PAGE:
It started with my dad who was a bit of a geek himself. He got me hooked on computers when he brought home a Tandy 1000 from work one day. I’ve got a picture of me sitting on his lap at age 4, wearing a Thundercats T-shirt, typing something into the MS-DOS command line. Later on, at about the age of 10, he got me a book called Learn to Program C++ in Ten Easy Lessons. I started coding games and writing software shortly after that.

How influential was that NASA internship?
It was life changing and it opened the door for a ton of opportunities. I learned how to code professionally—real code that was going to get launched into space. And I gained a network of people who were influential in my getting into MIT. On the flip side, after dealing with the bureaucracy, I decided that I didn’t ever want to work for the government again—at least not as a software engineer.

You were at Microsoft for 15 years. What was the transition like, moving from an individual contributor to a manager at Microsoft?
I became a manager pretty early, after about three or four years. Part of that came from the fact that I don’t like being told what to do. I also realized early on that I got satisfaction in mentoring people and helping them achieve their goals. Caring more about people than tech is the best indicator that you should think about a management career.

What made you finally decide you needed an MBA?
I’ve always had an entrepreneurial streak even though I spent most of my career at a giant company. At Microsoft I worked on new technologies like machine learning and natural language processing long before they were commonplace. I also founded many product efforts, including Power BI [Business Intelligence].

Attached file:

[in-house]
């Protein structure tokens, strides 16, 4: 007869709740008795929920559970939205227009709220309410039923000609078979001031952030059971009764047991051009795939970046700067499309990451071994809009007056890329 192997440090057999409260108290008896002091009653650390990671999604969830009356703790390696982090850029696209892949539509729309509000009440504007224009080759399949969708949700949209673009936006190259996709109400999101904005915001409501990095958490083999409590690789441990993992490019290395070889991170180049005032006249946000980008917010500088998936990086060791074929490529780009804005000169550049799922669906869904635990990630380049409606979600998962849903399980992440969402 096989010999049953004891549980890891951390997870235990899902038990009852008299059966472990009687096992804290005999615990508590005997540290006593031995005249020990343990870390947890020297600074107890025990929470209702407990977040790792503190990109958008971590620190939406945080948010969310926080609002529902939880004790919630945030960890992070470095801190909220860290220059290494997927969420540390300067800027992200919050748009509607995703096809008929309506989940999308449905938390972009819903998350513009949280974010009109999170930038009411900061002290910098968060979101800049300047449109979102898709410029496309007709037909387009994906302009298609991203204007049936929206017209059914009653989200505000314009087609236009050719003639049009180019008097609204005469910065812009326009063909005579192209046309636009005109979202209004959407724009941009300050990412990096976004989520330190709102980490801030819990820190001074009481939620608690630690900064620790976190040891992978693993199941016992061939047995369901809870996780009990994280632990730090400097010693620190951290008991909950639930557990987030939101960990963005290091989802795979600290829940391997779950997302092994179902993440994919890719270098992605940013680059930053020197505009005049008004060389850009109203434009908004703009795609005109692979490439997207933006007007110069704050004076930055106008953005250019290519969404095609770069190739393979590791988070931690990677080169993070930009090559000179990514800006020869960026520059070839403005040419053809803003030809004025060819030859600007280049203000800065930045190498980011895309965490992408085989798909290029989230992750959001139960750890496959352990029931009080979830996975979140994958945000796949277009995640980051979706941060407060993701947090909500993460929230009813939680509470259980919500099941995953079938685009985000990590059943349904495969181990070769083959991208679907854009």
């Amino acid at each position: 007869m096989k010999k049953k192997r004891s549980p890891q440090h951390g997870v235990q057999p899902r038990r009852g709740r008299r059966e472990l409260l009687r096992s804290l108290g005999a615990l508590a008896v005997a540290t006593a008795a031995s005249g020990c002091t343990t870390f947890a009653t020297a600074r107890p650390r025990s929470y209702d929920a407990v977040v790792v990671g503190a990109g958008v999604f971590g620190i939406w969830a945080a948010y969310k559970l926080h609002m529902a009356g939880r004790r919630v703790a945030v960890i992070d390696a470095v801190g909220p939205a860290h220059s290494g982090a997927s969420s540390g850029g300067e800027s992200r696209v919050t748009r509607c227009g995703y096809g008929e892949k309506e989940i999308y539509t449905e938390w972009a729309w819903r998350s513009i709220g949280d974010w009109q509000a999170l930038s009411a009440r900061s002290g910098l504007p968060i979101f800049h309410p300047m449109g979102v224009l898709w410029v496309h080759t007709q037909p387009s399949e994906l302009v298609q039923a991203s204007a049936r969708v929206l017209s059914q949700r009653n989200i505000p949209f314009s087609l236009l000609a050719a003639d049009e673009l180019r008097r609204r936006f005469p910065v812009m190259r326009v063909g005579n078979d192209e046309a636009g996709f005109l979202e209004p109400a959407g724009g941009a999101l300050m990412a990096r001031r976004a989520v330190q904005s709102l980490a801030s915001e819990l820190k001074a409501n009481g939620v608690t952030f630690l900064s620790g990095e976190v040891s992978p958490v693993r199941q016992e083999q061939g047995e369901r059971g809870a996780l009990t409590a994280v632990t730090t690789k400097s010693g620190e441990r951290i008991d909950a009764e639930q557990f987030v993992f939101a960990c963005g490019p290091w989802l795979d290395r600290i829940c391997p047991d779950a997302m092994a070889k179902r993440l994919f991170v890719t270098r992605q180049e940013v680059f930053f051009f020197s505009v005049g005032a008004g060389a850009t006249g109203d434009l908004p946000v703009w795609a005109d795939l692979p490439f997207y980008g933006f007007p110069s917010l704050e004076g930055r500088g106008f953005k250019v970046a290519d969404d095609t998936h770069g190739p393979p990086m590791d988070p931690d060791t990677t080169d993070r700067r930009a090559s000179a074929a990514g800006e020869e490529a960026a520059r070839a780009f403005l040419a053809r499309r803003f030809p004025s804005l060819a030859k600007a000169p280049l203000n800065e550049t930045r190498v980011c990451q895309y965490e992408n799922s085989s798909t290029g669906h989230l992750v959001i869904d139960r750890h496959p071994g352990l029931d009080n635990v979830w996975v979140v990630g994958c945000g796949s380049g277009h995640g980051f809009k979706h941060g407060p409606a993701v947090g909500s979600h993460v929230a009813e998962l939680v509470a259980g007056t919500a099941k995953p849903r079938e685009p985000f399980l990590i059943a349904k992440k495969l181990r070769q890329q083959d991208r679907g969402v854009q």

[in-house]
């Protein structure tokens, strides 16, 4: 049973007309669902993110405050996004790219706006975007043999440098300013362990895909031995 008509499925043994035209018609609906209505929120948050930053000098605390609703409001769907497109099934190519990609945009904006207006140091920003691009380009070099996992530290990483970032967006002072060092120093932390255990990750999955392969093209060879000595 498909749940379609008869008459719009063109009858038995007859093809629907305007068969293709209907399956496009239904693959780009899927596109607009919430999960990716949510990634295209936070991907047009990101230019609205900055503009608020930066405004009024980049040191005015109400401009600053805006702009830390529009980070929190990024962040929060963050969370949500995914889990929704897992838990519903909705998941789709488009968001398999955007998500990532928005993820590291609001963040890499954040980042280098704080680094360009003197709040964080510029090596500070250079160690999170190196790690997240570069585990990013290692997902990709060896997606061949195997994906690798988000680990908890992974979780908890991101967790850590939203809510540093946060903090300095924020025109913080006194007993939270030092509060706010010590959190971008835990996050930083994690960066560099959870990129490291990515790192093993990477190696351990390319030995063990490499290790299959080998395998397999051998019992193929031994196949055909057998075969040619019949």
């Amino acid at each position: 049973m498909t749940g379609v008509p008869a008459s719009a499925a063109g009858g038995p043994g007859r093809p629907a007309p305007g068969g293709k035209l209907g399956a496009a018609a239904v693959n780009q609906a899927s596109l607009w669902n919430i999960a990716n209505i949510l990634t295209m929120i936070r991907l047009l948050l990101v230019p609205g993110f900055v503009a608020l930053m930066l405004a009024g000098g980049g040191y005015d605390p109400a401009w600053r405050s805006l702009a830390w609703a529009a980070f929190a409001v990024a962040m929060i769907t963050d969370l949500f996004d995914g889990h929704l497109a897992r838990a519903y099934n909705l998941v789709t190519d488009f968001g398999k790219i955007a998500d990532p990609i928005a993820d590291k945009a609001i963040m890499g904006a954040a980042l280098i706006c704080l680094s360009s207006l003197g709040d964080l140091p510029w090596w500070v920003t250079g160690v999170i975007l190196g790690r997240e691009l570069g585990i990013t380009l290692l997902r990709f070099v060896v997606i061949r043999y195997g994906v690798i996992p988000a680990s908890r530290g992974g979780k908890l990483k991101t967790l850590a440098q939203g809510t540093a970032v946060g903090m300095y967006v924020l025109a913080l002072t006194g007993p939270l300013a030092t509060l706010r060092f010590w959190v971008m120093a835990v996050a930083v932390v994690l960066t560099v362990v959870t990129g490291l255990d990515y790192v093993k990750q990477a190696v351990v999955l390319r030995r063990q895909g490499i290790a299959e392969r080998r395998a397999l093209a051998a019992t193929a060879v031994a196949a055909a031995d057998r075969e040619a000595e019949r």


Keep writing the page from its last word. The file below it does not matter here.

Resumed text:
At some point I knew I needed to get closer to where the real action was happening. Being in one place for 15 years meant I felt sort of stuck. I needed a forcing function to get me going to the next place I wanted to be. I saw the MBA as a way to force myself out of a very comfortable position and give myself the confidence to grow.

What convinced you Berkeley was the place for you?
I looked at a lot of places and Berkeley was the right fit. I wanted to learn specifically about entrepreneurship and technology and at Berkeley you’re going to be surrounded by people in that scene. As a practical matter, I needed to be able to do this while maintaining a full-time job at Microsoft. And Berkeley has a great evening and weekend program.